According to the Access to Cash Review published in March 2019, ten years ago, six in ten transactions were made in cash. Today, that figure has halved to three in every ten transactions. Similarly, our infrastructure has step by step pivoted away from cash transactions so that even for those who may want or need to pay in cash, the option is too often no longer there.

LINK, the UK’s largest network of ATMs, reported in March 2019 that there are now 4,500 fewer ATMs in their network than at the peak in 2017. There is also a growing trend, especially in metropolitan areas, of retailers and service providers refusing to tender cash payments.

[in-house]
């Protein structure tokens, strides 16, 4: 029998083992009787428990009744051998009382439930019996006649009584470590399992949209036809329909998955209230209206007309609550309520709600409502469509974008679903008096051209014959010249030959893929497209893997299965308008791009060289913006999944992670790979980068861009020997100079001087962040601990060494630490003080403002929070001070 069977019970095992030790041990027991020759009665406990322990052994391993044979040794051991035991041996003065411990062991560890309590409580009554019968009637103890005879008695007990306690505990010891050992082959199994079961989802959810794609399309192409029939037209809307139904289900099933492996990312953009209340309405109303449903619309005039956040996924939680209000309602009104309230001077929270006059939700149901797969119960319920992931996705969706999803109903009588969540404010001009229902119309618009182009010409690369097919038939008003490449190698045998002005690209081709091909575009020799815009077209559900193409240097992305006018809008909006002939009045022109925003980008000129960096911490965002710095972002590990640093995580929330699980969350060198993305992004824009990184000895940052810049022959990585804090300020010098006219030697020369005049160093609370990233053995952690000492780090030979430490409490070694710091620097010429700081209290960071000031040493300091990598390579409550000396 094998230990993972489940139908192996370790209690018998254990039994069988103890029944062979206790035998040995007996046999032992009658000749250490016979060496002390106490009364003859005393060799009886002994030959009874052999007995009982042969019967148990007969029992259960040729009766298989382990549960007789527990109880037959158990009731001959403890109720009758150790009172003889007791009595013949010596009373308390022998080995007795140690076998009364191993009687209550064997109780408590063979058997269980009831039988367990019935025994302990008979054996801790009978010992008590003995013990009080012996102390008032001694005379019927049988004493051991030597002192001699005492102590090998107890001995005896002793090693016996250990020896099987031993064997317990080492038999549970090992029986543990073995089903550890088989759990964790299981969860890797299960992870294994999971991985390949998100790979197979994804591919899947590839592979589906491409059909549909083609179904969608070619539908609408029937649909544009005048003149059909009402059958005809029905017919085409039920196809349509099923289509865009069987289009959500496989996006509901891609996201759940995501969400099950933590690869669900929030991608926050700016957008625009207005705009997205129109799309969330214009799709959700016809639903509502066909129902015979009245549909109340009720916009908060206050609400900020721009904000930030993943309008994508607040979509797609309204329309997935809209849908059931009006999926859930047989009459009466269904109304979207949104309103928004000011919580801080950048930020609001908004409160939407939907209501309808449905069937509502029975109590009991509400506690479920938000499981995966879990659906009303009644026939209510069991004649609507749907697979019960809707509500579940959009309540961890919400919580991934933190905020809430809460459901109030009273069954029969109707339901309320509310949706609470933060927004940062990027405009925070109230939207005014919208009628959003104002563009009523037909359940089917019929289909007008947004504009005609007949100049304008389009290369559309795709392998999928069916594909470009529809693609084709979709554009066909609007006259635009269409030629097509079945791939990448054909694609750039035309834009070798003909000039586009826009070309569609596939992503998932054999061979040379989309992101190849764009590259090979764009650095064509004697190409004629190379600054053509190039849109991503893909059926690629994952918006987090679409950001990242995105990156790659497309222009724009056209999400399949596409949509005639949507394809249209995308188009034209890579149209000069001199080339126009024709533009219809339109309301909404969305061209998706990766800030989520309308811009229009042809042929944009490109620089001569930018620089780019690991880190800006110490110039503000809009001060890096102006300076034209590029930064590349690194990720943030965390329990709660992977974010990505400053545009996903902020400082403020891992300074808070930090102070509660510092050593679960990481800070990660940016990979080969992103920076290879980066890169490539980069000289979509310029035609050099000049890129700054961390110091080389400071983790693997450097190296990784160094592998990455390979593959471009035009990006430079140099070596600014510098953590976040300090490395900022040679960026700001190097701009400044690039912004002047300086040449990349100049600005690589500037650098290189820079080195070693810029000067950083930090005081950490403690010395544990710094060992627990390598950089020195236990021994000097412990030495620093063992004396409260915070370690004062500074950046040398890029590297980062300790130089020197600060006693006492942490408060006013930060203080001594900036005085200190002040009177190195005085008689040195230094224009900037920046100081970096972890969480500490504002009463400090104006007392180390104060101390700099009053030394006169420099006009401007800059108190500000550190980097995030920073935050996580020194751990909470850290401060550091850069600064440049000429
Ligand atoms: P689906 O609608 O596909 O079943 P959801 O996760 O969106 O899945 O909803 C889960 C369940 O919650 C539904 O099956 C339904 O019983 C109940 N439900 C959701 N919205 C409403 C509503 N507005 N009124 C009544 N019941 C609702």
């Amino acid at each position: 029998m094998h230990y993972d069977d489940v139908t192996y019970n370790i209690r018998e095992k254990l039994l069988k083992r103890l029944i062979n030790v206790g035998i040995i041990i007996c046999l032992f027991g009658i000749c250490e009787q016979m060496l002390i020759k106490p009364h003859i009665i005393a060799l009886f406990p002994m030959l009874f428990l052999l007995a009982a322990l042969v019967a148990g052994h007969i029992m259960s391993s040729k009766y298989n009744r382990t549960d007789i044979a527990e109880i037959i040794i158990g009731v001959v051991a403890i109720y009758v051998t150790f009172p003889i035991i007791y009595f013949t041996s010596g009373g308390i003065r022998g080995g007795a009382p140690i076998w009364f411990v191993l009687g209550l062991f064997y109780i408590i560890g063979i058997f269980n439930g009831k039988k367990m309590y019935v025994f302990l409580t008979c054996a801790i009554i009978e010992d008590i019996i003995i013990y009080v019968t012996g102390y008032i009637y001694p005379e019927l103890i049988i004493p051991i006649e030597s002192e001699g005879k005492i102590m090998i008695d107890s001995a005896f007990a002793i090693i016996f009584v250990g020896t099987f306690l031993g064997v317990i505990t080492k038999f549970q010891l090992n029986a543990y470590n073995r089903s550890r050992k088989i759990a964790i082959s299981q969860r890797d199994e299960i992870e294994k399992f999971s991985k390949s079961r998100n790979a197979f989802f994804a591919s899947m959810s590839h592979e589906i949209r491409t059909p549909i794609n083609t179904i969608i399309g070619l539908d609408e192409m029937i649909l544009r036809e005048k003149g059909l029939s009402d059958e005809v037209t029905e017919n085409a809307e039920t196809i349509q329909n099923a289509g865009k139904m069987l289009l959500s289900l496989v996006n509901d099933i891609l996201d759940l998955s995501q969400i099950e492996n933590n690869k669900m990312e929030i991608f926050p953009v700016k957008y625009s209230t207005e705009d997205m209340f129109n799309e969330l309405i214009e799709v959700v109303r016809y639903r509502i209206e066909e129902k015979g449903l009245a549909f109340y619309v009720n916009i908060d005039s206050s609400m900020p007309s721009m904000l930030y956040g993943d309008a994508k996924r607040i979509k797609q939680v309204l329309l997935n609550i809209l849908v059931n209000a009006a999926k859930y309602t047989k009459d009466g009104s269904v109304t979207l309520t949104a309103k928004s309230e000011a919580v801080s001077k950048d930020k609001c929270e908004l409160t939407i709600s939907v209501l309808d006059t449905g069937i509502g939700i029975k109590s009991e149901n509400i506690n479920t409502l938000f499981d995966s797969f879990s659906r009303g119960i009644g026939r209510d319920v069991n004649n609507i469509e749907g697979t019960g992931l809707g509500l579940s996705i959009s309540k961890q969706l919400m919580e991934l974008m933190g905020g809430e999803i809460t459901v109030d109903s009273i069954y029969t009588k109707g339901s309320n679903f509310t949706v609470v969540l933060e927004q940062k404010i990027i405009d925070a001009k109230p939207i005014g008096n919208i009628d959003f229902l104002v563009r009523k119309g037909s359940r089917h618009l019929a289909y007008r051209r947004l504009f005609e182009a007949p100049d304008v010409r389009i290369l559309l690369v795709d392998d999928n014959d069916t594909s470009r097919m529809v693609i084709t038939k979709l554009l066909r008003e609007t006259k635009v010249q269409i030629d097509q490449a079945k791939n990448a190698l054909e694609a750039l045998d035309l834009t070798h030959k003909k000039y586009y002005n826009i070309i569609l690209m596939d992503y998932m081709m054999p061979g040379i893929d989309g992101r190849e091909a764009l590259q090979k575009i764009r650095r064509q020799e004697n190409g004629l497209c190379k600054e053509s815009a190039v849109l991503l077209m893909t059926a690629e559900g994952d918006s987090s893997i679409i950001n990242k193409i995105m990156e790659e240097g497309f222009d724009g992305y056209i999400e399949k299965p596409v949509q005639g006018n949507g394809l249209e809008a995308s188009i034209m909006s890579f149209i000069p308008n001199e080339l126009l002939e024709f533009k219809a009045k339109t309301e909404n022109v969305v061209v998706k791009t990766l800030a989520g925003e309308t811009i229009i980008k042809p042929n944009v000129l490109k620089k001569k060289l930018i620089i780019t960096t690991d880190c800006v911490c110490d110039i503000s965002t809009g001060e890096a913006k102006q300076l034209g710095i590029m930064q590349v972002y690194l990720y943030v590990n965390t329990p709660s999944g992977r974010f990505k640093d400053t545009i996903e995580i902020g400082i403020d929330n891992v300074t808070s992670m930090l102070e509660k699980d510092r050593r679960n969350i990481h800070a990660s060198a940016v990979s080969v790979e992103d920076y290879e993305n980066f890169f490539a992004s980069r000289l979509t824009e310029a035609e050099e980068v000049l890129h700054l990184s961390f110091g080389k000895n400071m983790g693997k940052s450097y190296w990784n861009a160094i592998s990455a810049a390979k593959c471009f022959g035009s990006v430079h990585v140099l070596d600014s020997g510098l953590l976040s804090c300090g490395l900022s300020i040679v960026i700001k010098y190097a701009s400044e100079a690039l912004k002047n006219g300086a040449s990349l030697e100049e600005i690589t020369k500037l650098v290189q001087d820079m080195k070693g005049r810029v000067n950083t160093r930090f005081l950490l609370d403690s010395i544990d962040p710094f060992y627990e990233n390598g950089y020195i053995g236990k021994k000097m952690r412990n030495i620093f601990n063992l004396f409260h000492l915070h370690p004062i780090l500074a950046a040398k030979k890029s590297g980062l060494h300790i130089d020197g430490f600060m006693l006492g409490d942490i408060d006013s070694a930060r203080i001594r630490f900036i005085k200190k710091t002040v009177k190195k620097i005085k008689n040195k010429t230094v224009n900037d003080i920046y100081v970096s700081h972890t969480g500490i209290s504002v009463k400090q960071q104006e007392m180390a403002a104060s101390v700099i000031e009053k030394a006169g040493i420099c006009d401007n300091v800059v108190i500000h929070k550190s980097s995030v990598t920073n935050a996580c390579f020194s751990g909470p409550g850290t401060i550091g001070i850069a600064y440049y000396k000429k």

This is a steep decline, which is set to make life harder for millions of citizens who may not have a bank account or credit card or be hesitant to do so. New research estimates that 17% of British people would “not cope” in a cashless society. With this group disproportionately composed of the most vulnerable: the elderly, the disabled, and the poorest, an insufficient policy response is set to see these individuals and families become more financially excluded and alienated from society.

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